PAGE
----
Contemporary Art in the Americas Arte Contemporáneo en las Américas

I Like Blue

Ann Craven

Gallery Diet Miami, Florida, USA 11/30/2015 – 01/09/2016

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Through these paintings, Craven converses with the histories of landscape painting and conceptual art, and with the passage of time itself. These paintings come from summers spent in Cushing, Maine, where Craven has kept a home and studio for years. At night, she paints the moon en plein air, often by candlelight. Slightly larger than a square foot, they are hasty compositions, with a pared down palette and an economy of gesture. Like consecutive views of the moon, they manage to be both the same and different. Painting outdoors, under a sky quite different than that above New York, Craven engages contemporary and historic painters such as Alex Katz (who she assisted for seven years), Georgia O’Keeffe and Claude Monet. Yet the landscape is just a starting place. Craven returns to her New York studio and remakes the paintings, scaling up the intimate size of the originals to five square feet. They are not exact remakes; neither the palette nor the brushstroke are the same, merely similar. She then uses the leftover paint to create her stripe paintings, which are also on display.

By repainting the original paintings, she does not delegate a hierarchy of preparatory version and final product. Rather, she loosely stacks three moments of time: the time spent on the first painting, the time elapsed between the two paintings, and the time spent painting the second version. In this, she charges the landscape genre with the understanding of temporality similar to the conceptual practices of On Kawara or Agnes Martin. The system Craven uses to employ the leftover, unused paint into bands of color can be seen as the forth phase or a closure to the three moments mentioned above. It is an added pleasure to see these works in Miami, a place known for its charged relationship to nature and history.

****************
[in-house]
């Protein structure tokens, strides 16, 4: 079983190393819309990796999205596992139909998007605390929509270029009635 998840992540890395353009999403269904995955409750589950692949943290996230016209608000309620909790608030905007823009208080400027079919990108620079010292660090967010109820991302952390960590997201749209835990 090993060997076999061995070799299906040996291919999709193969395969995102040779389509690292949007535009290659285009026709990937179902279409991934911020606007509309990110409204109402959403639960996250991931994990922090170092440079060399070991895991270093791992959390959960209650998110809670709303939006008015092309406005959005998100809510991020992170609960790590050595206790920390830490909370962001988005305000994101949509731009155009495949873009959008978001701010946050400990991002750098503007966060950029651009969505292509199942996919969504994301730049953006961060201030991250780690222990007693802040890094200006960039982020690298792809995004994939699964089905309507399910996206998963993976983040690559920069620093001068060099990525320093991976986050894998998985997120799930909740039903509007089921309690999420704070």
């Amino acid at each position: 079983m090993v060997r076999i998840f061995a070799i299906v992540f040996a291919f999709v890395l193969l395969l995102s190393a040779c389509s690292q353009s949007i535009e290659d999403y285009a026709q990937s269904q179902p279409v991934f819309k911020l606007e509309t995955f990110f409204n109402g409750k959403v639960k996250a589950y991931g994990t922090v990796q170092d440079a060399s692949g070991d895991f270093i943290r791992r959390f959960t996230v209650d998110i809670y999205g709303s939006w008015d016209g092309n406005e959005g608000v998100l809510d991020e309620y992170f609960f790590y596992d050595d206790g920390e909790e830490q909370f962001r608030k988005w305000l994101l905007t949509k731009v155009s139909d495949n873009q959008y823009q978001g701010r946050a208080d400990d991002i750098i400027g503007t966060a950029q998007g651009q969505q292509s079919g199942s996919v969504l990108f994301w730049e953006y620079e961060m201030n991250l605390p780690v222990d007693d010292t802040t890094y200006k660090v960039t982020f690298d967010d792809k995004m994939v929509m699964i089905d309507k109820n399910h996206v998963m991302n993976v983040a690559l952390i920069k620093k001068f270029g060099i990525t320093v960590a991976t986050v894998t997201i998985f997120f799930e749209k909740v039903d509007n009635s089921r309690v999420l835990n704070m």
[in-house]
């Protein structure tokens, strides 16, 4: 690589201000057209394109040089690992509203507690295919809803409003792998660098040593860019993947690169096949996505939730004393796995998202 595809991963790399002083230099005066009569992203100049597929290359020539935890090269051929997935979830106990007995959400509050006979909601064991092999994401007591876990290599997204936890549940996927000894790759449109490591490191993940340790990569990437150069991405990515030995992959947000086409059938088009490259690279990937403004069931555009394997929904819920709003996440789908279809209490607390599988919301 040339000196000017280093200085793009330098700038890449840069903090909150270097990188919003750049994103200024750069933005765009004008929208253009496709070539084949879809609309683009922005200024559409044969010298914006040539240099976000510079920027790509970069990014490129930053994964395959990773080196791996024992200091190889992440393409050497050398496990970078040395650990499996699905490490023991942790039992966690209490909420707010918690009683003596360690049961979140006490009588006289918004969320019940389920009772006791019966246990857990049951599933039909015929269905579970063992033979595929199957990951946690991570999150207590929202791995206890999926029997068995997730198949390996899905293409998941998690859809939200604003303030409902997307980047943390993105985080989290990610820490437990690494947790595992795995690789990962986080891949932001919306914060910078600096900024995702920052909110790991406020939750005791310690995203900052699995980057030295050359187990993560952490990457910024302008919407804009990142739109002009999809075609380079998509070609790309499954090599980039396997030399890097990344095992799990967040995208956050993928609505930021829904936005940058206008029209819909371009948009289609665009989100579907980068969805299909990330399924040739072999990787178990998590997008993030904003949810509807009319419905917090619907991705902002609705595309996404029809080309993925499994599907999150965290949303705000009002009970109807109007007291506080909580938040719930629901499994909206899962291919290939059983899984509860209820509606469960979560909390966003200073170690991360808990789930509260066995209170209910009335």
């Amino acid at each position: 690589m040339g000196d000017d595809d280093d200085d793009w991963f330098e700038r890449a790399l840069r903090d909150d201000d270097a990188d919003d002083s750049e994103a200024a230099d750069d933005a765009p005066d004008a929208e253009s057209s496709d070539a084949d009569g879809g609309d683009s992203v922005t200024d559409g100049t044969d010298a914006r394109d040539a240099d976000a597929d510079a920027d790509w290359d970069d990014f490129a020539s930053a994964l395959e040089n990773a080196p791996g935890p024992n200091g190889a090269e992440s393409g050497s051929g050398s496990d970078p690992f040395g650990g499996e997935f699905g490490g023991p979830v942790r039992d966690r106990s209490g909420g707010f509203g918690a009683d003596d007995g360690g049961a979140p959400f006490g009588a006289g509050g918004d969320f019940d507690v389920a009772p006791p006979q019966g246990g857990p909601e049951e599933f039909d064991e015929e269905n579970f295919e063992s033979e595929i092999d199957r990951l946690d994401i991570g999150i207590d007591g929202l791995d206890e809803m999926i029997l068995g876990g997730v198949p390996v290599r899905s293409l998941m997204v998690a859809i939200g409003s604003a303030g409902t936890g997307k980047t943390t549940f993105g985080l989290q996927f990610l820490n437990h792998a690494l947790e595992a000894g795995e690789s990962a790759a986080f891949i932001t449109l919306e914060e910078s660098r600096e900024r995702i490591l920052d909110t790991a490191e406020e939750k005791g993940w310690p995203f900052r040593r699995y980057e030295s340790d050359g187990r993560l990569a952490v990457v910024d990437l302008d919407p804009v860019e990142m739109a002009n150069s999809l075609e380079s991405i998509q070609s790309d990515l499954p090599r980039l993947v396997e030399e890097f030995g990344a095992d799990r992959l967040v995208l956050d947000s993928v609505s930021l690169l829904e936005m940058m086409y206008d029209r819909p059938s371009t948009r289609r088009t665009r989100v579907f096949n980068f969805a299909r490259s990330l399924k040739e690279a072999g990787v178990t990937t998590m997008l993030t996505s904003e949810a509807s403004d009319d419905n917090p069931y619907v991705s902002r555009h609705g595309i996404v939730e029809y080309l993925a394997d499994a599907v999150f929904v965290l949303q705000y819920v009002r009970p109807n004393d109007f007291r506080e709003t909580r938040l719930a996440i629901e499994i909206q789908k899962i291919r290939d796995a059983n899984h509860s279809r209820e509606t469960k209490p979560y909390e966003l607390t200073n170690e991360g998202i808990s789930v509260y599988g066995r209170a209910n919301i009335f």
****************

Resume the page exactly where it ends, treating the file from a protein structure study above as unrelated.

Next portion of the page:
I Like Blue continues Craven’s exploration of painting as an index of our lived experience. Though painted with immediacy, Craven understands that these works can never fully capture the moment they seek to address. Instead, there is a lag, an inescapable temporal parallax. It is in that space that she best operates. Her work is playful, yet, since inseparable from time’s flight, bittersweet. Also on view is a painting of a bird.

http://gallerydiet.com/

Courtesy of Gallery Diet, Miami

AC_Ilikeblue 04

AC_Ilikeblue 08

AC_Ilikeblue 15

Through these paintings, Craven converses with the histories of landscape painting and conceptual art, and with the passage of time itself. These paintings come from summers spent in Cushing, Maine, where Craven has kept a home and studio for years. At night, she paints the moon en plein air, often by candlelight. Slightly larger than a square foot, they are hasty compositions, with a pared down palette and an economy of gesture. Like consecutive views of the moon, they manage to be both the same and different. Painting outdoors, under a sky quite different than that above New York, Craven engages contemporary and historic painters such as Alex Katz (who she assisted for seven years), Georgia O’Keeffe and Claude Monet. Yet the landscape is just a starting place. Craven returns to her New York studio and remakes the paintings, scaling up the intimate size of the originals to five square feet. They are not exact remakes; neither the palette nor the brushstroke are the same, merely similar. She then uses the leftover paint to create her stripe paintings, which are also on display.

By repainting the original paintings, she does not delegate a hierarchy of preparatory version and final product. Rather, she loosely stacks three moments of time: the time spent on the first painting, the time elapsed between the two paintings, and the time spent painting the second version. In this, she charges the landscape genre with the understanding of temporality similar to the conceptual practices of On Kawara or Agnes Martin. The system Craven uses to employ the leftover, unused paint into bands of color can be seen as the forth phase or a closure to the three moments mentioned above. It is an added pleasure to see these works in Miami, a place known for its charged relationship to nature and history.

I Like Blue continues Craven’s exploration of painting as an index of our lived experience. Though painted with immediacy, Craven understands that these works can never fully capture the moment they seek to address. Instead, there is a lag, an inescapable temporal parallax. It is in that space that she best operates. Her work is playful, yet, since inseparable from time’s flight, bittersweet. Also on view is a painting of a bird.

http://gallerydiet.com/

Courtesy of Gallery Diet, Miami

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